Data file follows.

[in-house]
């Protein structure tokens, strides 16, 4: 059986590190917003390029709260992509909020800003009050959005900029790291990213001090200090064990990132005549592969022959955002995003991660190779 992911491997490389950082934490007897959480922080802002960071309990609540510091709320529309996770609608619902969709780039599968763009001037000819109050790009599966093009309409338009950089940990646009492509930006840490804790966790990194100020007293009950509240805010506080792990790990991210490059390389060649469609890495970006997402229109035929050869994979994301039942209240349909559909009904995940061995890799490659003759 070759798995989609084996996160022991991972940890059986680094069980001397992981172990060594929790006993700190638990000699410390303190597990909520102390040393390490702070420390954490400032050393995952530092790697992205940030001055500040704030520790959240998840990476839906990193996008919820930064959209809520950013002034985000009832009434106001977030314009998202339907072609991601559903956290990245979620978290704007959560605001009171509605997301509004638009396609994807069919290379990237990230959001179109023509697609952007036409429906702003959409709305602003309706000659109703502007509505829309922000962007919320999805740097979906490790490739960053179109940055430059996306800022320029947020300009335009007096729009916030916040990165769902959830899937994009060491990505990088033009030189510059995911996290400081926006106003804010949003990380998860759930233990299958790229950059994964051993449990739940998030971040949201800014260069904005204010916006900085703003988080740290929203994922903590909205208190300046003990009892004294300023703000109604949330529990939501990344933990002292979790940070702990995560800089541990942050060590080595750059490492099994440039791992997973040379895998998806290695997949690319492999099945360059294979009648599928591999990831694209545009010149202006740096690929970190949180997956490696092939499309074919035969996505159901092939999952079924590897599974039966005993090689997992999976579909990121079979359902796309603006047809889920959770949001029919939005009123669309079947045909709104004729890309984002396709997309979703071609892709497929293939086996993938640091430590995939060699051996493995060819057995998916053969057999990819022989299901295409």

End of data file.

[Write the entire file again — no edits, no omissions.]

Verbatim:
[in-house]
């Protein structure tokens, strides 16, 4: 059986590190917003390029709260992509909020800003009050959005900029790291990213001090200090064990990132005549592969022959955002995003991660190779 992911491997490389950082934490007897959480922080802002960071309990609540510091709320529309996770609608619902969709780039599968763009001037000819109050790009599966093009309409338009950089940990646009492509930006840490804790966790990194100020007293009950509240805010506080792990790990991210490059390389060649469609890495970006997402229109035929050869994979994301039942209240349909559909009904995940061995890799490659003759 070759798995989609084996996160022991991972940890059986680094069980001397992981172990060594929790006993700190638990000699410390303190597990909520102390040393390490702070420390954490400032050393995952530092790697992205940030001055500040704030520790959240998840990476839906990193996008919820930064959209809520950013002034985000009832009434106001977030314009998202339907072609991601559903956290990245979620978290704007959560605001009171509605997301509004638009396609994807069919290379990237990230959001179109023509697609952007036409429906702003959409709305602003309706000659109703502007509505829309922000962007919320999805740097979906490790490739960053179109940055430059996306800022320029947020300009335009007096729009916030916040990165769902959830899937994009060491990505990088033009030189510059995911996290400081926006106003804010949003990380998860759930233990299958790229950059994964051993449990739940998030971040949201800014260069904005204010916006900085703003988080740290929203994922903590909205208190300046003990009892004294300023703000109604949330529990939501990344933990002292979790940070702990995560800089541990942050060590080595750059490492099994440039791992997973040379895998998806290695997949690319492999099945360059294979009648599928591999990831694209545009010149202006740096690929970190949180997956490696092939499309074919035969996505159901092939999952079924590897599974039966005993090689997992999976579909990121079979359902796309603006047809889920959770949001029919939005009123669309079947045909709104004729890309984002396709997309979703071609892709497929293939086996993938640091430590995939060699051996493995060819057995998916053969057999990819022989299901295409």